Weak current account balance
The current account balance is estimated at NOK 19 billion in the preliminary figures for 2019. We need to go back to 4th quarter of 2017 to find equally low figures.
Preliminary figures for 4th quarter 2019 show a surplus on the current account balance of NOK 19 billion. This is more than NOK 10 billion lower than the previous quarter, and NOK 21 billion lower than the current account balance in 4th quarter 2018. Still, this indicates that the current account balance is again developing in a more negative direction. We need to go back to 4th quarter 2017 to find lower figures for the current account balance. Both balance of goods and services and the balance of income and current transfers are contributing to the low current account balance.
Export and imports
Exports of goods and services in the fourth quarter of 2019 ended at NOK 338 billion. This is NOK 29 billion more compared to the previous quarter, but NOK 16 billion less compared to the same quarter last year. The income from crude oil and natural gas counts for 36 percent of the total export value.
The preliminary figures of total import in 4th quarter last year ended at NOK 323 billion, which is about NOK 23 billion more than the same quarter in 2018. From the 3rd to the 4th quarter in 2019 it was a rise in both exports and imports of goods, while exports and imports of services for the same period declined.
For more information about exports and imports, including price and volume considerations and seasonal adjustments, please see the quarterly national accounts.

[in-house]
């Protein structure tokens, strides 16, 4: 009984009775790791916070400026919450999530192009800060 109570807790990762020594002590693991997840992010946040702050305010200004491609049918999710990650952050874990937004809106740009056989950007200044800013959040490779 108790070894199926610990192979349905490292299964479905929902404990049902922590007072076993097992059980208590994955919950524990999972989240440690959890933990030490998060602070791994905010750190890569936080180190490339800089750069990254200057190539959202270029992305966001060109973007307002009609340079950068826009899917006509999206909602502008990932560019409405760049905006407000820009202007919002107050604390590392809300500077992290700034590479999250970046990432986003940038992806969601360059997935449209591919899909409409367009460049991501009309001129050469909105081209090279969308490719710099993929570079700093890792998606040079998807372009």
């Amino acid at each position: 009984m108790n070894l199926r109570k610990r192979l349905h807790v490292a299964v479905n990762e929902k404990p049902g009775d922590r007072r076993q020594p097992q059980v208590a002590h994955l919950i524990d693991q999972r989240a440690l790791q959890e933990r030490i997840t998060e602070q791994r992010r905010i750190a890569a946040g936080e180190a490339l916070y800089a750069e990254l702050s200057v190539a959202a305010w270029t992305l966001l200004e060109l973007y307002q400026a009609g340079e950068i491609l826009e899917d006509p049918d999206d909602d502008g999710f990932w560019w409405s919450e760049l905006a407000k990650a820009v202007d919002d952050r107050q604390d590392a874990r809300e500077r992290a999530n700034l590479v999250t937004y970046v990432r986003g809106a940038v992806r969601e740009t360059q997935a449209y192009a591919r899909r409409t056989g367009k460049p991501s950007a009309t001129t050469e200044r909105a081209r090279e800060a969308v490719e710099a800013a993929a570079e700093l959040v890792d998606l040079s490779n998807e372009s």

The balance of income and current transfers
Preliminary figures for the balance of income and current transfers in the fourth quarter ended at NOK 4 billion, just above zero. This is almost NOK 19 billion more than the same quarter previous year, but NOK 37 billion lower than 3rd quarter in 2019. For the year 2019 the balance of income and current transfers is preliminary calculated at almost NOK 90 billion, which is historically high. The growth from 2018 is more than 90 percent.
The financial account
At the end of the 4th quarter of 2019, Norway’s net foreign assets amounted to NOK 8 750 billion. This was an increase of NOK 306 billion from the previous quarter.
Altogether, 2019 was a very good year for Norway’s international investment position. The net foreign assets saw a rise of NOK 1 808 billion during the year, up from NOK 6 942 billion at year end 2018. As shown in figure 2, the rise was mainly driven by other changes.
During 2019 the global stock markets had a great upswing, the rice in market prices highly contributed to the increase in Norway’s assets abroad. This applied especially for Norwegian portfolio investment, at the end of 2019 4th quarter, portfolio investment abroad amounted to NOK 12 032 billion. This was a rise of NOK 442 billion from the previous quarter, and an annual rise of total NOK 2 018 billion from 2018. Of this, other changes amounted to NOK 1 730 billion, consisting mostly of revaluations due to market price changes.
The Norwegian krone appreciated against several foreign currencies during the last quarter of the year, other changes were therefor affected negatively due to exchange rate changes. However, for the year 2019 in total, the effect of exchange rate changes where positive, although not as significant as the effect from market price changes.
Net lending had very little impact on the rise of net foreign assets in the 4th quarter, amounting to only NOK 2 billion. During this last quarter of the year, Norwegians invested NOK 108 billion abroad, highly driven by Portfolio investment, where the Pension Fund Global (GPFG) was the main contributor, investing in debt securities and equity.
At the same time, Norwegians incurred liabilities towards the rest of the world of NOK 106 billion. Here also, the GPFG was the main contributor, incurring debt in the form of repurchase agreements, or so-called secured borrowing.